- Copyright Page
- Tables, Charts, and Music Examples
- The Art of Listening and Its Histories: An Introduction
- Researching Audience Behaviors in Nineteenth-Century Paris: Who Cares if You Listen?
- The Well-Mannered Auditor: Zones of Attention and the Imposition of Silence in the Salon of the Nineteenth Century
- The Problem of Eclectic Listening in French and German Concerts, 1860–1910
- The Crisis of Listening in Interwar Germany
- Listening as a Practice of Everyday Life: The Munich Philharmonic Orchestra and Its Audiences in the Second World War
- Turning <i>Liebhaber</i> into <i>Kenner</i>: Forkel’s Lectures on the Art of Listening, ca. 1780–1785
- Designated Attention: The Transformation of Music Announcements in Leipzig’s Concert Life, 1781–1850
- Concert Listening the British Way?: Program Notes and Victorian Culture
- “What Ought to be Heard”: Touristic Listening and the Guided Ear
- Architectural Acoustics and the Trained Ear in the Arts: A Journey from 1780 to 1830
- Amateurs and Auditors: Listening to the British Musical Festival, 1810–1835
- The Intimate Art of Listening: Music in the Private Sphere During the Nineteenth Century
- Symmetries in Spaces, Symmetries in Listening: Musical Theater Buildings in Europe ca. 1900
- Music in the Air—Listening in the Streets: Popular Music and Urban Listening Habits in Berlin ca. 1900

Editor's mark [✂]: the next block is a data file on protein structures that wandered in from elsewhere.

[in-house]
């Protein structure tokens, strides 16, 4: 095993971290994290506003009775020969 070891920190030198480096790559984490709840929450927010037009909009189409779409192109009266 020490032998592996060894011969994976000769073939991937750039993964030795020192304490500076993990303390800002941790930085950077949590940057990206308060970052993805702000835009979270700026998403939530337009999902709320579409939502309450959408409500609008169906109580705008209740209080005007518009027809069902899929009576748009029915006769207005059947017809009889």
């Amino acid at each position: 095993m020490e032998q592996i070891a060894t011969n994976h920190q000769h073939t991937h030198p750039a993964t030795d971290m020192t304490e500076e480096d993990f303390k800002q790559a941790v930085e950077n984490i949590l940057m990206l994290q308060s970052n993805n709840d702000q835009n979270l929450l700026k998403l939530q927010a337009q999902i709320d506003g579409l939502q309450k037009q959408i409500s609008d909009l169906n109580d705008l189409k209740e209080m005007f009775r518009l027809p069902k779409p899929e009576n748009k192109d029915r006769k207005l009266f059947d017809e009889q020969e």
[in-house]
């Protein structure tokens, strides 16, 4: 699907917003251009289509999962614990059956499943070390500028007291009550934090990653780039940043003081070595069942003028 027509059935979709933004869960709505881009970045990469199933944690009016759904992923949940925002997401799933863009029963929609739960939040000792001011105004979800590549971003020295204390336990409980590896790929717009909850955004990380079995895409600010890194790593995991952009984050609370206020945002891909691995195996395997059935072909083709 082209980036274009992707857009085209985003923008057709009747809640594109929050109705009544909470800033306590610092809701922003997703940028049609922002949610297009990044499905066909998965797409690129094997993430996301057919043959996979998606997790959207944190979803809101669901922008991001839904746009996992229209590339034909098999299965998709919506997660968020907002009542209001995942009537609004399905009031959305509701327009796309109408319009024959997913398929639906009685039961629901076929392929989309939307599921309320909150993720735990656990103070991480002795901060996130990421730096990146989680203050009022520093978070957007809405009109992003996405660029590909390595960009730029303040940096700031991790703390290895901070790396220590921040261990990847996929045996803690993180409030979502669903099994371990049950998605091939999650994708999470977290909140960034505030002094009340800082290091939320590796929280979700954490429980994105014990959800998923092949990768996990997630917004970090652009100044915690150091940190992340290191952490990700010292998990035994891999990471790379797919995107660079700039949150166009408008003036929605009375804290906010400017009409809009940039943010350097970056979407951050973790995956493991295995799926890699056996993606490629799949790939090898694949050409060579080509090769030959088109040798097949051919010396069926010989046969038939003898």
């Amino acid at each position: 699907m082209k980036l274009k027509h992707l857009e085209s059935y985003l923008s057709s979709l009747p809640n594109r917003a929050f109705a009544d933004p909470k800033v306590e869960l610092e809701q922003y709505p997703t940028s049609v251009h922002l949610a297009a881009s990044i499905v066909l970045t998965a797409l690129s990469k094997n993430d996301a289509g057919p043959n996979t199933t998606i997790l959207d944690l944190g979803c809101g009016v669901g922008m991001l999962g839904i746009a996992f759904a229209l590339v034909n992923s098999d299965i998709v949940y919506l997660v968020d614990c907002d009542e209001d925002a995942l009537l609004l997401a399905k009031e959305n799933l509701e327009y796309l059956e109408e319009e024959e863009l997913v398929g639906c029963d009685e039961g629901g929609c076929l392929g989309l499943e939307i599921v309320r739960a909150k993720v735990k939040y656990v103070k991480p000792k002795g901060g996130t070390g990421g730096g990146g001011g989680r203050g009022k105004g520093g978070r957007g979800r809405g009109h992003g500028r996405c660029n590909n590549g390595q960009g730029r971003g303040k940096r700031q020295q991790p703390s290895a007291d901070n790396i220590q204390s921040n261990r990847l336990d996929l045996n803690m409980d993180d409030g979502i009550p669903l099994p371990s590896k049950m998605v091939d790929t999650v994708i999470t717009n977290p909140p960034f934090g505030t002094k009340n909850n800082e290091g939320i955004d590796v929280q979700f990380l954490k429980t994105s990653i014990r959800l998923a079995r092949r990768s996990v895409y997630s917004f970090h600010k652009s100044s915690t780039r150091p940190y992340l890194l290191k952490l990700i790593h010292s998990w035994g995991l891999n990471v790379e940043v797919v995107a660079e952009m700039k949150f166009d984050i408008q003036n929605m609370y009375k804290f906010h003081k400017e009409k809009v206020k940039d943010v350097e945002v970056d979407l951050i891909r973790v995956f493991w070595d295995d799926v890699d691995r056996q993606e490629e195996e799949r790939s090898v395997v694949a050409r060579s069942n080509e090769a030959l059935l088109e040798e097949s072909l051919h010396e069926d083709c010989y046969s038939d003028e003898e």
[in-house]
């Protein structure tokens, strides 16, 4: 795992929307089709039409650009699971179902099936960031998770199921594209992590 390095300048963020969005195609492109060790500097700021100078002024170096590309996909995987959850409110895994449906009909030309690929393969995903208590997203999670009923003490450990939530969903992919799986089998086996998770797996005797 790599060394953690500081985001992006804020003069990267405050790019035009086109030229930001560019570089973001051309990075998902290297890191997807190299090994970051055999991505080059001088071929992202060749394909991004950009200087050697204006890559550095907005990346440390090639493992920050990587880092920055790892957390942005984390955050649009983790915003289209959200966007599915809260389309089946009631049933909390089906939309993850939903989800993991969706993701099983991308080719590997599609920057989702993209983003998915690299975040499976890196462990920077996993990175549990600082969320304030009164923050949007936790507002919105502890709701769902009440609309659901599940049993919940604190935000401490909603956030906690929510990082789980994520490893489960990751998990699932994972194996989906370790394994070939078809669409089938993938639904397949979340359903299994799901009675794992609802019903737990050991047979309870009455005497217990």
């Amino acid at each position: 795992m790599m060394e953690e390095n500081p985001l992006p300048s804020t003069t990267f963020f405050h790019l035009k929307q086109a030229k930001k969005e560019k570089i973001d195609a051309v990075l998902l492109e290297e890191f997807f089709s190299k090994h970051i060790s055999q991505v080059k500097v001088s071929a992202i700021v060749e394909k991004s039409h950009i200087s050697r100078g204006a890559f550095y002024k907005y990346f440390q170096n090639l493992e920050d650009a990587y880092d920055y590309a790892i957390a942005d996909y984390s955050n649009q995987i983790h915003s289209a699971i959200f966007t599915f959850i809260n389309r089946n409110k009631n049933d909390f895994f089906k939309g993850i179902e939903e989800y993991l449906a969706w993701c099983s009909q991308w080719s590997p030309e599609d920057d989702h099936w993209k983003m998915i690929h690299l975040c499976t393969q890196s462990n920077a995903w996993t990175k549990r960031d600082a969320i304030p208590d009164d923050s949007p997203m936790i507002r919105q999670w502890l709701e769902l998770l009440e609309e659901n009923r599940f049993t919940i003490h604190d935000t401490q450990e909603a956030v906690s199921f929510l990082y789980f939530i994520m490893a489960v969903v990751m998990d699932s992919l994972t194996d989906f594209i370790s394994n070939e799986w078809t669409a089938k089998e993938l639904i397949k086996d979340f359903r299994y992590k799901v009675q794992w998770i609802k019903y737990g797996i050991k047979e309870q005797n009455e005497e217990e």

- The Opera-Telephone in Munich: A Short History
- First Re-Creations: Psychology, Phonographs, and New Cultures of Listening at the Beginning of the Twentieth Century
- Experiencing High Fidelity: Sound Reproduction and the Politics of Music Listening in the Twentieth Century
- Capturing the Landscape Within: On Writing the History of Experience
- Listening and Possessing
- Is Listening to Music an Art in Itself—or Not?
- “Everybody in the Concert Hall should be Devoted Entirely to the Music”: On the Actuality of Not Listening to Music in Symphonic Concerts
Abstract and Keywords
Between 1810 and 1835 the British musical audience expanded from the nobility and the gentry to include members of the middle classes. Using the contemporary musical festival as a case study, this chapter examines how the accommodation of this larger, more intellectually diverse audience led to an early manifestation of the modern concert-listener. This development is explored in terms of factors that aided in the creation of a physical or intellectual “listening space.” These aspects include physical structures (stages, galleries), educational structures (histories of musical festivals, commentaries for training listeners), and linguistic structures (new terms to describe listening processes). As this chapter reveals, these structures solidified a common listening experience for the larger audience, while reinforcing class distinctions within it.
Charles Edward McGuire, Oberlin College and Conservatory
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